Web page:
Thanks so much for your wonderfully written and sensitive article ("I Will Be Heard!" March/April). My sister is living with ALS. It is vitally important to families like ours that the world better understand this disease and the urgency we face in finding an effective treatment. Catherine Wolf '72 AM, '74 PhD has such an inspiring story, and her effort to master the wide range of adaptive technologies available is fascinating. Our very best to her and her family.
Mickey Butts '90
The article "I Will Be Heard!" notes that only 5 percent of ALS patients "chose to have the surgery to connect them to a ventilator. The emotional and financial cost, to the patients and their families, is too high for most." This claim cries out for critical examination. When the financial cost of a treatment is too high for patients, this does not necessarily mean that patients choose not to pay it. Some may desperately want the treatment but simply lack the money. As for the emotional cost to families, what sort of family finds it more distressing to have a family member alive on a ventilator than dead? Why would any patient honor the preferences of such "loved ones?"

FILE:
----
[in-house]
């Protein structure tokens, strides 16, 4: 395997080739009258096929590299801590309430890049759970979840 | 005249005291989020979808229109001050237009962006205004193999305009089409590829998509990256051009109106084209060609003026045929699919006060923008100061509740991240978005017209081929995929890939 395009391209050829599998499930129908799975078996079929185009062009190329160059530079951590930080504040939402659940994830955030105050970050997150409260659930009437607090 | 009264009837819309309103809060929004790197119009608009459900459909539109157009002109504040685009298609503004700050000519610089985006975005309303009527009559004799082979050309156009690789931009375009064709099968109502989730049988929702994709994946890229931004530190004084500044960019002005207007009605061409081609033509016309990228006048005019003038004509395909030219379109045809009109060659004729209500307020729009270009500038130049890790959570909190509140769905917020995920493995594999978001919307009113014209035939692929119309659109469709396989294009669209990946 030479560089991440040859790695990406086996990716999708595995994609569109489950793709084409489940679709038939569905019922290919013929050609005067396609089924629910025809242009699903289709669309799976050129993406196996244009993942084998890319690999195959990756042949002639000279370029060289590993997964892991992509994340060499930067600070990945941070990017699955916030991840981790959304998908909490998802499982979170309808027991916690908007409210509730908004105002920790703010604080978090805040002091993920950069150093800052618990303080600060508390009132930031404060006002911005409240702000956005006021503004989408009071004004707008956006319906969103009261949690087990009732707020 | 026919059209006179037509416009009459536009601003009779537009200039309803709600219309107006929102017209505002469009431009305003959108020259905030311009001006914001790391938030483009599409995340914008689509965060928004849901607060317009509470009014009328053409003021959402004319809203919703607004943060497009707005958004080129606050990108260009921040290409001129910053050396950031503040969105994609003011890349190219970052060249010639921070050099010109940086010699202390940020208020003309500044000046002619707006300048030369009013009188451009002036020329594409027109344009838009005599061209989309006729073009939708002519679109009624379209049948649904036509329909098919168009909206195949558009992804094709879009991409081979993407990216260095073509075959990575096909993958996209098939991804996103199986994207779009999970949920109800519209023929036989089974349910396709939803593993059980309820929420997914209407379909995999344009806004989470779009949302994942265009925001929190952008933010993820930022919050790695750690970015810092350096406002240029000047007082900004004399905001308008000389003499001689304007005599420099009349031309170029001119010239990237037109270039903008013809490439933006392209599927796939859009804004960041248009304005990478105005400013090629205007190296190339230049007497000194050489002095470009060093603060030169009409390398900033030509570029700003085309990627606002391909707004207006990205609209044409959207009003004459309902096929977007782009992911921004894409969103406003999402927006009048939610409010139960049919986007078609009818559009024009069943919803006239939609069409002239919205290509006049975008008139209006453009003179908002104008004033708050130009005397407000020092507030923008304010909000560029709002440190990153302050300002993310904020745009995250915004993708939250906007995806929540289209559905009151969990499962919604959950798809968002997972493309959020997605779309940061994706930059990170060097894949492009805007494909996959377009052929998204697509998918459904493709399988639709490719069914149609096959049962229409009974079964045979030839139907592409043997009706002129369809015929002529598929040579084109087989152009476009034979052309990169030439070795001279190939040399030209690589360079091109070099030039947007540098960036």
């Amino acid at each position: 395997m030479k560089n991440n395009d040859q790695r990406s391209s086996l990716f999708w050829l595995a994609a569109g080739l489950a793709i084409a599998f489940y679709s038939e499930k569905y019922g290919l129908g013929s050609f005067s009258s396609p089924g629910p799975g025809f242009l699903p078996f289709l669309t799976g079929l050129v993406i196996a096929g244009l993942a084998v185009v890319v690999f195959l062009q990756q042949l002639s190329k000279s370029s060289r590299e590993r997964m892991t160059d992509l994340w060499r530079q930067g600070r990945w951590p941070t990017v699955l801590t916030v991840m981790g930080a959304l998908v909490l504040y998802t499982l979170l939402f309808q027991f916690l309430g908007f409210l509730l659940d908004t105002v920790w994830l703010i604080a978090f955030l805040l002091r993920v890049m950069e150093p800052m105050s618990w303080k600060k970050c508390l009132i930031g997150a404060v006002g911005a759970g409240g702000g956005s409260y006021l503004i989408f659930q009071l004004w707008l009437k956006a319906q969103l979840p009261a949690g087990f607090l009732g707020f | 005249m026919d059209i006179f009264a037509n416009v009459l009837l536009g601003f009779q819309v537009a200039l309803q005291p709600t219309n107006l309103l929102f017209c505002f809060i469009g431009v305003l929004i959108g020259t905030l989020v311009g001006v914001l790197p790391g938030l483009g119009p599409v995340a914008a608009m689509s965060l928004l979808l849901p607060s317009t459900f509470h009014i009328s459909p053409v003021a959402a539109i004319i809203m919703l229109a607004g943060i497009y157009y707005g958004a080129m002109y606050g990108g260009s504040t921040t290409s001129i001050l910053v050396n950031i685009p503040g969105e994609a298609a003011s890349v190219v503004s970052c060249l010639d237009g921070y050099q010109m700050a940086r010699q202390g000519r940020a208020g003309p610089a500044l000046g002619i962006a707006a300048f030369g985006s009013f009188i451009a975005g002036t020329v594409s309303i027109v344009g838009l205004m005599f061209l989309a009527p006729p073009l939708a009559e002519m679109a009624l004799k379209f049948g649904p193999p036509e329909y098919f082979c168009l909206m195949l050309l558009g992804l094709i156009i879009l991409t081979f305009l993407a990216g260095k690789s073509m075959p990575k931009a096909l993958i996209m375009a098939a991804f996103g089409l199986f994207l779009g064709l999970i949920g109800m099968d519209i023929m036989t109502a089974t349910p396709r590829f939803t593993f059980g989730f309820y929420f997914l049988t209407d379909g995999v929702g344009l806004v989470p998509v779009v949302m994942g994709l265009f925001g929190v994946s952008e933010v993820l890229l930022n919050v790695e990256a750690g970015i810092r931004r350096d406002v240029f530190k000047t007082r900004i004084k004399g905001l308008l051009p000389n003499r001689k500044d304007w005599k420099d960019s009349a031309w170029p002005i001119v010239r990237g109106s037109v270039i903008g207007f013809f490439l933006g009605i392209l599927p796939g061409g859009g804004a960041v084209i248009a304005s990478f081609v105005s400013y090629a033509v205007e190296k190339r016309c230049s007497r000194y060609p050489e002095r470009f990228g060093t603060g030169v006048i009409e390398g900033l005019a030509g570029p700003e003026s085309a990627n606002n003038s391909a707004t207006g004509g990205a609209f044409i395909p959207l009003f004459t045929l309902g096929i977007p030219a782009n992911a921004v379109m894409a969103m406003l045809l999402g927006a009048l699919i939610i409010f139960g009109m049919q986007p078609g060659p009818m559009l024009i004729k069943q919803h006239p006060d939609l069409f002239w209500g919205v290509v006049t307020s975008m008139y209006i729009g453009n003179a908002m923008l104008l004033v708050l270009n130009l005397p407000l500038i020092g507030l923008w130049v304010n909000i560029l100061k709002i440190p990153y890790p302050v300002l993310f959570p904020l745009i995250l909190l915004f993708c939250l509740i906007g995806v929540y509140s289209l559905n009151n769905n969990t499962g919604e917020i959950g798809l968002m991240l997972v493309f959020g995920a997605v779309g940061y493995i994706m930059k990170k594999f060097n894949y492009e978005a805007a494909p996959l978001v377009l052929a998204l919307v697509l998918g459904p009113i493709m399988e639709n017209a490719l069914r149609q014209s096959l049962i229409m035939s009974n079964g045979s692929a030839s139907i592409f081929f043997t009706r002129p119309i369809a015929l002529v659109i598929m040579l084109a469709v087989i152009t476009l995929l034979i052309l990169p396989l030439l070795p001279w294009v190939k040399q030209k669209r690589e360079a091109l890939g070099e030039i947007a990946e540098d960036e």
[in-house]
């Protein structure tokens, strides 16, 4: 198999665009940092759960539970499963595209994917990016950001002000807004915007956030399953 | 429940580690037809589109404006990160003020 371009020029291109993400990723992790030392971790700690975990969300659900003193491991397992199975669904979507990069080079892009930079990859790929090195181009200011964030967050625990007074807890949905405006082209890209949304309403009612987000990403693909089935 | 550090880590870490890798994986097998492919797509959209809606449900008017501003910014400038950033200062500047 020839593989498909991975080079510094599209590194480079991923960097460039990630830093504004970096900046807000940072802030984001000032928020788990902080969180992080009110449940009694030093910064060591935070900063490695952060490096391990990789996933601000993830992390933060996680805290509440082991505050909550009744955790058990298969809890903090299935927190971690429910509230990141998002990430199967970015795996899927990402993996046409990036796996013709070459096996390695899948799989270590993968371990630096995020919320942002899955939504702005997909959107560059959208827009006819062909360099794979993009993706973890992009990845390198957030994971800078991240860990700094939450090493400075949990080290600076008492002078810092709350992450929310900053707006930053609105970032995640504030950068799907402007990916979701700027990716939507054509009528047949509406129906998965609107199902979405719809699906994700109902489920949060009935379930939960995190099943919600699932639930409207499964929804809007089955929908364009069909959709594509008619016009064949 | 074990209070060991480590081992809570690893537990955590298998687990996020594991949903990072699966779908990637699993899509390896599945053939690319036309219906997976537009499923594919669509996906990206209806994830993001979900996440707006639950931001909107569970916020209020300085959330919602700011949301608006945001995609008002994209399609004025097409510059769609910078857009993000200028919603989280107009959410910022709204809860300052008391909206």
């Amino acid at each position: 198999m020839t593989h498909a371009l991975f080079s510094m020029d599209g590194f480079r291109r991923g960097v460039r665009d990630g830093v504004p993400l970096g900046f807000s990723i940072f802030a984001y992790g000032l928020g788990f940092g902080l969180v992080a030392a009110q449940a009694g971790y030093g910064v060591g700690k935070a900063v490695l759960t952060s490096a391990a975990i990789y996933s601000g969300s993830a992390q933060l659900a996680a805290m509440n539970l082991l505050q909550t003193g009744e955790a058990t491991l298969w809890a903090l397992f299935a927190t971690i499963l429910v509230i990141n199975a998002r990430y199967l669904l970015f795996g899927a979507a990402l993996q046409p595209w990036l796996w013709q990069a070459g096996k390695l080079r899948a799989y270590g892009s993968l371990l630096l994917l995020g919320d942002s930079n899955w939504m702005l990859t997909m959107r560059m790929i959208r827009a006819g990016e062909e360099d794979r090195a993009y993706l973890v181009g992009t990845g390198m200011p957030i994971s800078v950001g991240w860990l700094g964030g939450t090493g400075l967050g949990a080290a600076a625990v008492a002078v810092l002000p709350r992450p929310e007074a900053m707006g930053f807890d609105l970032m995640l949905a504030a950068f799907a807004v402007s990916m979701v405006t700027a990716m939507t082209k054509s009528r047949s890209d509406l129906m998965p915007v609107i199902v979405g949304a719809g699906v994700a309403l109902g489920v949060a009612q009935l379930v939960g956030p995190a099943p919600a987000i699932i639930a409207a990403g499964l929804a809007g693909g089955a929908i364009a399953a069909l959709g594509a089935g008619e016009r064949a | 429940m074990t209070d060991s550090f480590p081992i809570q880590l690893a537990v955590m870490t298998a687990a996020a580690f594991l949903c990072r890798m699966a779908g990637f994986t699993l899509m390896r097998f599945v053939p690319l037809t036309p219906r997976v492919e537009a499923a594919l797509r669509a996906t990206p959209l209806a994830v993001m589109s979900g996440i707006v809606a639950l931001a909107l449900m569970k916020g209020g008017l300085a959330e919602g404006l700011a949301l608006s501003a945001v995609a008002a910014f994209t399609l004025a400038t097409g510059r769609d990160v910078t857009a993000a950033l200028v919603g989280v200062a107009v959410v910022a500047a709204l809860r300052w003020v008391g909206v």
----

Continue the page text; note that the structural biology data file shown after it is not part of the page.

Felicia Nimue Ackerman
The writer is a professor of philosophy.